4. There is nothing uncommon about teams having their own aid stations or tents at races. None whatsoever and this is NOT a violation of any rules. I was just again in May at Comrades Marathon in South Africa, the world’s oldest, most prestigious, and largest ultramarathon on the planet with 13,000 runners doing the 90 KMs in 12 hours or less. There were 168 different teams competing, and most had their own aid stations along the route. In Chicago Marathon, there are specific aid stations every 20 meters, the Swiss Embassy has their own aid station for “swiss runners”, then the French, then the Chinese. Nearly every nationality and consulate has their own aid station. And this does not even factor in a husband or wife who stands by the side of the road holding a “goody bag” with a special drink or snack for a loved one. This is a common occurrence and no one should be upset at P&G supporting their runners. In fact, as an avid runner and coach, I applaud when people rise at 4 am to go and work a race and help and support people they care about!
  5. I suspect the crux of the issue is, if a non “team” runner approaches a team-specific aid station for help, should they get help?  My answer is ABSOLUTELY YES and this was what we deployed to our volunteer staff in the days heading up to the Milo Marathon. And, I believe MANY non-P&G runners yesterday would attest to getting help from our aid crew. However, there were cases where we did not help, such as the cases noted in Baldrunner blog site, and for this, I must apologize as retiring head of P&G and as a fellow runner. Its not right and we made a mistake.

 

At the end of the day, leadership means accepting responsibility. It is unfair to place any blame on the Milo organizers. I can tell you the team at Nestle are world class, they care about putting on a good event, and they are dedicated to the sport and the country. They only wanted to help a large team from P&G, that’s all, to help expand the allure of running to more people. It is also unfair to blame a young employee, who was only trying to do what they felt was right and protect the interests of their fellow employees. The failure was one of a consistent communication message and I take responsibility for these isolated events. I am truly sorry, and I can assure you that this will not happen again.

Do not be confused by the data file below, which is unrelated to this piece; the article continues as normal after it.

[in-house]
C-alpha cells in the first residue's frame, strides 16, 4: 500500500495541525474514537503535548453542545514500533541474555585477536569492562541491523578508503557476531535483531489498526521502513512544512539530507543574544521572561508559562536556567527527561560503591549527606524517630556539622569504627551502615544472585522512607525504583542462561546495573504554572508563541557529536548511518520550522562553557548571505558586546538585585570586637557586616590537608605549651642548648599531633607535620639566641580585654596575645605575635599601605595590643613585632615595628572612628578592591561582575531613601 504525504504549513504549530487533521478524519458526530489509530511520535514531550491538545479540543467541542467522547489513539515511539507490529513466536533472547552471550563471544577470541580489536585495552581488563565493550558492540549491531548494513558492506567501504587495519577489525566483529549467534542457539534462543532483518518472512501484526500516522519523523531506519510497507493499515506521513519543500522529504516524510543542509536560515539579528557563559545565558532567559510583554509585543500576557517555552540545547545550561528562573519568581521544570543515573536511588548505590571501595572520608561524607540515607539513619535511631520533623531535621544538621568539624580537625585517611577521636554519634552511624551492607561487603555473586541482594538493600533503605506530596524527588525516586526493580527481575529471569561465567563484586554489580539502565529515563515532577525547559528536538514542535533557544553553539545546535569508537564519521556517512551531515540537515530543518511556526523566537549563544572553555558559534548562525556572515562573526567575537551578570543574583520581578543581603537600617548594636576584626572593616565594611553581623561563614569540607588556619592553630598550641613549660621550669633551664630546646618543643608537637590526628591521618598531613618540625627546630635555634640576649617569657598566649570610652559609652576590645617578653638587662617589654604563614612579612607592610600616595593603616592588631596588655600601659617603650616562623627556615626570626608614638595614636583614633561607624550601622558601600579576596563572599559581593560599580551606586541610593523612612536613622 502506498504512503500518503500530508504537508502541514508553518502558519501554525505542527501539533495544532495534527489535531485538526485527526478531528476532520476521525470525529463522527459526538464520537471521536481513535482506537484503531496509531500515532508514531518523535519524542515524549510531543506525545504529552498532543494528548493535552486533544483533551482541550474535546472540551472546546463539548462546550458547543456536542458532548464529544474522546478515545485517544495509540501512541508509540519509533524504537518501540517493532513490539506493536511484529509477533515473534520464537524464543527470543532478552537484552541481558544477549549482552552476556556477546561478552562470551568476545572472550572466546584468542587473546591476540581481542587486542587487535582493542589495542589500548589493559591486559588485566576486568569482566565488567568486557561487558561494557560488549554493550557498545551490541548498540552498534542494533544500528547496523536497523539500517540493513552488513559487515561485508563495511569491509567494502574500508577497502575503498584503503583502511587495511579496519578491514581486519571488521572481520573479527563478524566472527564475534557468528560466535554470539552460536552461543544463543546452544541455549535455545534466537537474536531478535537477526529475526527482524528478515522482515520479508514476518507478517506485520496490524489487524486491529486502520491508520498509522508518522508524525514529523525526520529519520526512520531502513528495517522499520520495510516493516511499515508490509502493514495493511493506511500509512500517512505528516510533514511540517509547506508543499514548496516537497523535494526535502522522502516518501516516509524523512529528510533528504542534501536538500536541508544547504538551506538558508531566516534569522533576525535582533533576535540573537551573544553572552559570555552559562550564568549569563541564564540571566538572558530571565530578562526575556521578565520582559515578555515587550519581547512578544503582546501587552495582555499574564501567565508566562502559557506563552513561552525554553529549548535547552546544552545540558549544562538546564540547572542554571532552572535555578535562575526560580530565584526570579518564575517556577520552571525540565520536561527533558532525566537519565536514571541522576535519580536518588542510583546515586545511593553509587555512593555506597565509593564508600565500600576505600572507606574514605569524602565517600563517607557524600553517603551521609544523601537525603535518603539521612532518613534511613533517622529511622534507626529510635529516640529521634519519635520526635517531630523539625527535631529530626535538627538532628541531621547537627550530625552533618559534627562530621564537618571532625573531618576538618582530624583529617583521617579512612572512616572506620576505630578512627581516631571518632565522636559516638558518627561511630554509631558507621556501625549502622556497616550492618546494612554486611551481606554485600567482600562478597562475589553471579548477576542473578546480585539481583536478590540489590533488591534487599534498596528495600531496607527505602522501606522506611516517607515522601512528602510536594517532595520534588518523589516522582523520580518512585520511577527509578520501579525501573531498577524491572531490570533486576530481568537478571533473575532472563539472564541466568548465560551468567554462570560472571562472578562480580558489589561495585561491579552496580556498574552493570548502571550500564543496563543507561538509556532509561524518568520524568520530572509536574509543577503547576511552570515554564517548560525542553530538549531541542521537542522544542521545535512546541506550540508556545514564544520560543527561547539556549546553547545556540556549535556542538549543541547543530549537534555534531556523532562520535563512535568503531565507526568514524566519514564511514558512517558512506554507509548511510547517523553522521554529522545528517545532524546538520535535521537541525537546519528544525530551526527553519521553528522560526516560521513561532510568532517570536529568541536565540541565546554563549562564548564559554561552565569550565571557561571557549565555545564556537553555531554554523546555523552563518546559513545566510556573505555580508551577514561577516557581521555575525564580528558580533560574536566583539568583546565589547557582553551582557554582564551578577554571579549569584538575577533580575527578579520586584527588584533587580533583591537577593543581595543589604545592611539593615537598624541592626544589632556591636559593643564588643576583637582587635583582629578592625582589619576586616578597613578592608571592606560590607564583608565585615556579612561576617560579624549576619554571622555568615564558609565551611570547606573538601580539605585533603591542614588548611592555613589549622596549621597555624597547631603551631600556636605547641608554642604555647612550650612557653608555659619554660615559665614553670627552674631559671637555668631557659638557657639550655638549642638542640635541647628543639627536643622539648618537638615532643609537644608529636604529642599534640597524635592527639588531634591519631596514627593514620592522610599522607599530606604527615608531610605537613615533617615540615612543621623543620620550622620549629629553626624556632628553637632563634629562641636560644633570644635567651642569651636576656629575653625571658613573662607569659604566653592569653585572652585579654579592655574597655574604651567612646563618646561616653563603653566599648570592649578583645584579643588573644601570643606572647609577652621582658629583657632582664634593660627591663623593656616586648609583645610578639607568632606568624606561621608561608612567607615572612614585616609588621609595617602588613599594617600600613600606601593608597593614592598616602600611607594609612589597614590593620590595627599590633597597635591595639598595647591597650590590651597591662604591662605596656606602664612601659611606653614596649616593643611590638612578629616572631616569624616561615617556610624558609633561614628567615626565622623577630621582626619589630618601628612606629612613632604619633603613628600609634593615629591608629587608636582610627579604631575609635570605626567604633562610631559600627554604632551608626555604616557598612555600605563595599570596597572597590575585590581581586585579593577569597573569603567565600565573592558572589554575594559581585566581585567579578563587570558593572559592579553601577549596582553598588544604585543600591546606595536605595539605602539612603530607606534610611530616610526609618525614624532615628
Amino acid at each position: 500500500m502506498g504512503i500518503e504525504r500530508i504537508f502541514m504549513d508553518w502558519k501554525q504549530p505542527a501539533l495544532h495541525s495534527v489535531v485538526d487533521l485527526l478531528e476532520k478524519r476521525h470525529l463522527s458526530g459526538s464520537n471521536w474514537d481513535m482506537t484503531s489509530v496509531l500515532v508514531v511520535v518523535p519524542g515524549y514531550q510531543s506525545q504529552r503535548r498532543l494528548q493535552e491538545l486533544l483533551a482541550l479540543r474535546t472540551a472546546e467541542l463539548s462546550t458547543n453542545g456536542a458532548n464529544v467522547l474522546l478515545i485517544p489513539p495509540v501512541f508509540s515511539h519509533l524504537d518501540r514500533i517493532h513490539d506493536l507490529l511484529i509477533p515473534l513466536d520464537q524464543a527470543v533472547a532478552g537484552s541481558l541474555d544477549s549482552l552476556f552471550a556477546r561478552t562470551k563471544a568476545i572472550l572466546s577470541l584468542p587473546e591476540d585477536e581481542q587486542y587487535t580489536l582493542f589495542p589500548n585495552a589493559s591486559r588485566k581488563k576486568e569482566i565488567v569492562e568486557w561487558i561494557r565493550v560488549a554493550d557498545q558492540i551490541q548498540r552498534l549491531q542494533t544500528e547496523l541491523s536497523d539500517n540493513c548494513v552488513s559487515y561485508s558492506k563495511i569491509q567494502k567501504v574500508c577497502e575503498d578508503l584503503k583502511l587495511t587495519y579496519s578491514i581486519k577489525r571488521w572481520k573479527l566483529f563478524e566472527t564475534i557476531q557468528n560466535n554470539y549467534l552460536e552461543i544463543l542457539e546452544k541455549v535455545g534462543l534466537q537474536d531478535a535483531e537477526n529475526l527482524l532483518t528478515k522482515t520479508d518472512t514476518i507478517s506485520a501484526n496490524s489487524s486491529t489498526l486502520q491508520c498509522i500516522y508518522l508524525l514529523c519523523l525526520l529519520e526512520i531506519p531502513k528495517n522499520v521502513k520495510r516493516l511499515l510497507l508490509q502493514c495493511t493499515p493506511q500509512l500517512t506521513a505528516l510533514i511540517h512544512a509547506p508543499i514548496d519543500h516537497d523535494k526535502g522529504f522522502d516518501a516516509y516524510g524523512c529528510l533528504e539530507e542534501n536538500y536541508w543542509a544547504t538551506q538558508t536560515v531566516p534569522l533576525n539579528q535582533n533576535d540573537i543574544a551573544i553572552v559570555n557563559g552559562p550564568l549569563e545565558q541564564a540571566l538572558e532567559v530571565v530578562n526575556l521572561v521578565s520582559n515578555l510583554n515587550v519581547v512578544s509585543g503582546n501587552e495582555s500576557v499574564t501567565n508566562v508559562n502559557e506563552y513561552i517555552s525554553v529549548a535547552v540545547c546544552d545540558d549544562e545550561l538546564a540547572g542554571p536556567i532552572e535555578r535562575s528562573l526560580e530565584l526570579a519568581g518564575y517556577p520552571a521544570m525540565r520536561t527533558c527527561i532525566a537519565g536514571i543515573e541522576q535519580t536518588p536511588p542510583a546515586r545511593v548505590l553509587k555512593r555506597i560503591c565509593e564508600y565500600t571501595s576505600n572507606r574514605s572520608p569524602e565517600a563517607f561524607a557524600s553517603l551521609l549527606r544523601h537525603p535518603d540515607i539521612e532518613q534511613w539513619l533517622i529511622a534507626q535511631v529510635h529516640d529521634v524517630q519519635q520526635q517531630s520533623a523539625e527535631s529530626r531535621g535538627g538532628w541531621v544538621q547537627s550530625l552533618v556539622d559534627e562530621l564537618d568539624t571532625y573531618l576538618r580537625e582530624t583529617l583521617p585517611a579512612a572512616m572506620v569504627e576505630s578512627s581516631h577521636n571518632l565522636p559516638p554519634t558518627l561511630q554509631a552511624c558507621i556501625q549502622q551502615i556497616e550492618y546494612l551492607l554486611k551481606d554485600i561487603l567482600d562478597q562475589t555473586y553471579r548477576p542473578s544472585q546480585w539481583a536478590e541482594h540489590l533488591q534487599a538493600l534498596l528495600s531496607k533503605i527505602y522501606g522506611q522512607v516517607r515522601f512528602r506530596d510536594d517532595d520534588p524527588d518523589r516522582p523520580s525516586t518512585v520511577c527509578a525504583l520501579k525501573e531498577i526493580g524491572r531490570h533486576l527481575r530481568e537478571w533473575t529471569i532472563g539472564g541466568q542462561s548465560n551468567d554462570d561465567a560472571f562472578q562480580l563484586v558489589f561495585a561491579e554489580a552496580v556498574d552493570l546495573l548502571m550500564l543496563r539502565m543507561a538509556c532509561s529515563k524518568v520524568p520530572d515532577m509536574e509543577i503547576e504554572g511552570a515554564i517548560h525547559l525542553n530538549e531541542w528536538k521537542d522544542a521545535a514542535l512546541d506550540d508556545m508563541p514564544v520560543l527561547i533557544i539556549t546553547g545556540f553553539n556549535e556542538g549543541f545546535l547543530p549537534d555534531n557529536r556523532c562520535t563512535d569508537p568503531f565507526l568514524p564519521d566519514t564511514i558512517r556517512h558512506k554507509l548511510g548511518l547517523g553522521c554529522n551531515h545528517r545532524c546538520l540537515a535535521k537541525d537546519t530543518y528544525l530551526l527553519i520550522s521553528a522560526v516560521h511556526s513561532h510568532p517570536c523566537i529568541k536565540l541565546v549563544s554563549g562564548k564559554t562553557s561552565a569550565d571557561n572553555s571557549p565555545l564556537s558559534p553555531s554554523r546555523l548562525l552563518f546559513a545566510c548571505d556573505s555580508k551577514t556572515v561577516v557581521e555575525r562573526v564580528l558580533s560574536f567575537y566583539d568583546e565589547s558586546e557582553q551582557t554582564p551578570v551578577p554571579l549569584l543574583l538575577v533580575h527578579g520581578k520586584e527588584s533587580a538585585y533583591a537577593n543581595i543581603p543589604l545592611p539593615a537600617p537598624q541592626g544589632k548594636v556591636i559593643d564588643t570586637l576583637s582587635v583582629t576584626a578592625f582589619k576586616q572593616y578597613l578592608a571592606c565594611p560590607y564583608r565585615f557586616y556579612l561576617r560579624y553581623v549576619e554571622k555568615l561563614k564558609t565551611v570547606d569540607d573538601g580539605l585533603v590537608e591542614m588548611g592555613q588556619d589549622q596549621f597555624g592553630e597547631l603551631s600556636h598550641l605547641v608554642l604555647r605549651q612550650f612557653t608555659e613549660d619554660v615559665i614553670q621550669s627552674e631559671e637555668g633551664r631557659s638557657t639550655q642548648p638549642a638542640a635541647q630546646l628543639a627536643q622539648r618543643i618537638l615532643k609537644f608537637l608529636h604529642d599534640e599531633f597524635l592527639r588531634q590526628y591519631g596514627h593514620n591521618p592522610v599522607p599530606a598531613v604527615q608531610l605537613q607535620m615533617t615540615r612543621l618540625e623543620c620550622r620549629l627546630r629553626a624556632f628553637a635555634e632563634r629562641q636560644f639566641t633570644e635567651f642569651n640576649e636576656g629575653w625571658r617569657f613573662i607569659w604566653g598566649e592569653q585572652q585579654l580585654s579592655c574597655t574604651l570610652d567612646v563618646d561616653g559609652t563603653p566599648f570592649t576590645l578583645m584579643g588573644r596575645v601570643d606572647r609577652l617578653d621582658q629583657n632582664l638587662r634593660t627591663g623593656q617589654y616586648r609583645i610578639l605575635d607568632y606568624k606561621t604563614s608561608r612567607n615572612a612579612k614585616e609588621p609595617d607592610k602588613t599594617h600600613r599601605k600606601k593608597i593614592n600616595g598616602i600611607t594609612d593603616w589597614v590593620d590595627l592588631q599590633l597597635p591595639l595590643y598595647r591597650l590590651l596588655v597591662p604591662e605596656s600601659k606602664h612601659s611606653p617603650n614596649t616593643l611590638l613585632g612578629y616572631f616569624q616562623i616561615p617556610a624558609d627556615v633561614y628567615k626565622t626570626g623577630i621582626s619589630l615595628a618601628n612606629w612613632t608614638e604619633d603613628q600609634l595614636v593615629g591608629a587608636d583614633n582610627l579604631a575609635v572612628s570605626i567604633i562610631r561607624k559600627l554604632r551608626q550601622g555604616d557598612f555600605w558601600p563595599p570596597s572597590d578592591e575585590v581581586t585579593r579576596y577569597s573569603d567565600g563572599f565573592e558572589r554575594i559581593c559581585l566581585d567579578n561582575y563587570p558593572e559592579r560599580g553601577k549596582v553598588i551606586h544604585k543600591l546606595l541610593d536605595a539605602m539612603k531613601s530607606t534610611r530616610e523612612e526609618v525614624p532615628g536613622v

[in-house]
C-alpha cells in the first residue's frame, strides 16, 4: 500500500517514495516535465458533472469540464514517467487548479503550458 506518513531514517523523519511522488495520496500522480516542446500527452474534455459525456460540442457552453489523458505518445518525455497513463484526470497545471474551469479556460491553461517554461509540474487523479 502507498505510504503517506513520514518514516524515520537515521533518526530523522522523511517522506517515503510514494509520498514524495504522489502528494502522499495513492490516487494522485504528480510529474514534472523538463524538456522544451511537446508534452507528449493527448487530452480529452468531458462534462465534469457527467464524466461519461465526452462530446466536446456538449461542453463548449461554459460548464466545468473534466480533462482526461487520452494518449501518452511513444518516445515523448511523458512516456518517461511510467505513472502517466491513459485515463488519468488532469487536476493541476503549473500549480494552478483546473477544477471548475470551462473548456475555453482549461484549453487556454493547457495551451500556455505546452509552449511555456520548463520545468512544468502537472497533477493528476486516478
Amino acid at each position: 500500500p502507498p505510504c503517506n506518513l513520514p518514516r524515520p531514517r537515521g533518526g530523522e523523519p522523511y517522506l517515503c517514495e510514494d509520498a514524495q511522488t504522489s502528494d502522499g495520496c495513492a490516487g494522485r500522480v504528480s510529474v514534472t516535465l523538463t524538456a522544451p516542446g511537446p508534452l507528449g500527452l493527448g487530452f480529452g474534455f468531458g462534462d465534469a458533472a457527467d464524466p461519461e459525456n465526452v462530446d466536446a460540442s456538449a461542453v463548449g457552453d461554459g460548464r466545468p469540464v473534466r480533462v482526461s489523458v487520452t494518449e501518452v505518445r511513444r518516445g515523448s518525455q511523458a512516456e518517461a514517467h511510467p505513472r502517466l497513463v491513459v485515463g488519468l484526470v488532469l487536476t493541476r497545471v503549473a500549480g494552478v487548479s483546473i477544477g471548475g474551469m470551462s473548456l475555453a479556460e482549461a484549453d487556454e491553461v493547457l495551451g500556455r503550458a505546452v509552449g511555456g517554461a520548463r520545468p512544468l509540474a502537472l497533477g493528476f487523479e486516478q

I would ask that all of the devotees to the outstanding Baldrunner site please not “throw the baby out with the bathwater” and allow this one incident to sour their views. Yes, in this case we made a mistake and we shall make amends for it in the future. But there is also much to celebrate. A company taking a lead with its employees to promote actively the great sport of running and a healthy lifestyle. Investing in health. And to many, many runners where we did indeed help.

 

Thank you and keep up the great work.

 

 

J.M. Lafferty

CEO, P&G Phils (Ret)

 

 

“100 Years from now, it won’t matter what my job title was, how much $ I earned, the size of my house, or if I drove a BMW. Yet, the world may be a different place because I was important in the life of a child”

 P.S.

I did not mention “CEO” in my post, however, it was mentioned by one of the commentors in this blog. Eventually, this will make a closure of the said incident with the hope that we should start initiating the act of “volunteerism” to our runners, most especially in marathon and longer distance races.

My sincerest thanks to Mr Lafferty for taking immediate action on the said incident. “Sir, your apology is accepted!”

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13 responses

6 07 2009
run2dmoon

wow…the power of blogging!

i’m so happy to know that there are good and humble leaders…ready to take responsibilities for the shortcomings of his men.